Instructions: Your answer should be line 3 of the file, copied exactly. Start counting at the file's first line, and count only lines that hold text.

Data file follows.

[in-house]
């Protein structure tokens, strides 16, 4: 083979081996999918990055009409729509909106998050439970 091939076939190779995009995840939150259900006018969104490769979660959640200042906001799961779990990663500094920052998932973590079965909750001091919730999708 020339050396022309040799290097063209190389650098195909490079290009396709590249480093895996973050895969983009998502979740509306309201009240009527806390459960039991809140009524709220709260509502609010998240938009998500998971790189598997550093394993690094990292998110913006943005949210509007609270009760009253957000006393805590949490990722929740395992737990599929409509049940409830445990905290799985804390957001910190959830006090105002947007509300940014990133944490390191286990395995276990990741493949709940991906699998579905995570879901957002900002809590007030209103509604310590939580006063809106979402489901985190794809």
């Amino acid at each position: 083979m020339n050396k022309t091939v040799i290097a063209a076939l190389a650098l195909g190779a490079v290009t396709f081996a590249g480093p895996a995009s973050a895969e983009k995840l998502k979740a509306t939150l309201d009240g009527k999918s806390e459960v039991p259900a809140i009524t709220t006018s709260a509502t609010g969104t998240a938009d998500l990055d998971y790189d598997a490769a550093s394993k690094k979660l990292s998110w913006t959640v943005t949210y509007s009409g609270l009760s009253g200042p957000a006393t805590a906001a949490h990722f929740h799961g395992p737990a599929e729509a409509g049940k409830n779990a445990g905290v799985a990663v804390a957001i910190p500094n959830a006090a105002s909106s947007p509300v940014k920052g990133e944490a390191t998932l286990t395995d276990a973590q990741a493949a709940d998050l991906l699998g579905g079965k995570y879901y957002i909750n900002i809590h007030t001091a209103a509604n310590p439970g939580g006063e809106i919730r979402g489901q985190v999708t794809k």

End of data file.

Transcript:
């Amino acid at each position: 083979m020339n050396k022309t091939v040799i290097a063209a076939l190389a650098l195909g190779a490079v290009t396709f081996a590249g480093p895996a995009s973050a895969e983009k995840l998502k979740a509306t939150l309201d009240g009527k999918s806390e459960v039991p259900a809140i009524t709220t006018s709260a509502t609010g969104t998240a938009d998500l990055d998971y790189d598997a490769a550093s394993k690094k979660l990292s998110w913006t959640v943005t949210y509007s009409g609270l009760s009253g200042p957000a006393t805590a906001a949490h990722f929740h799961g395992p737990a599929e729509a409509g049940k409830n779990a445990g905290v799985a990663v804390a957001i910190p500094n959830a006090a105002s909106s947007p509300v940014k920052g990133e944490a390191t998932l286990t395995d276990a973590q990741a493949a709940d998050l991906l699998g579905g079965k995570y879901y957002i909750n900002i809590h007030t001091a209103a509604n310590p439970g939580g006063e809106i919730r979402g489901q985190v999708t794809k």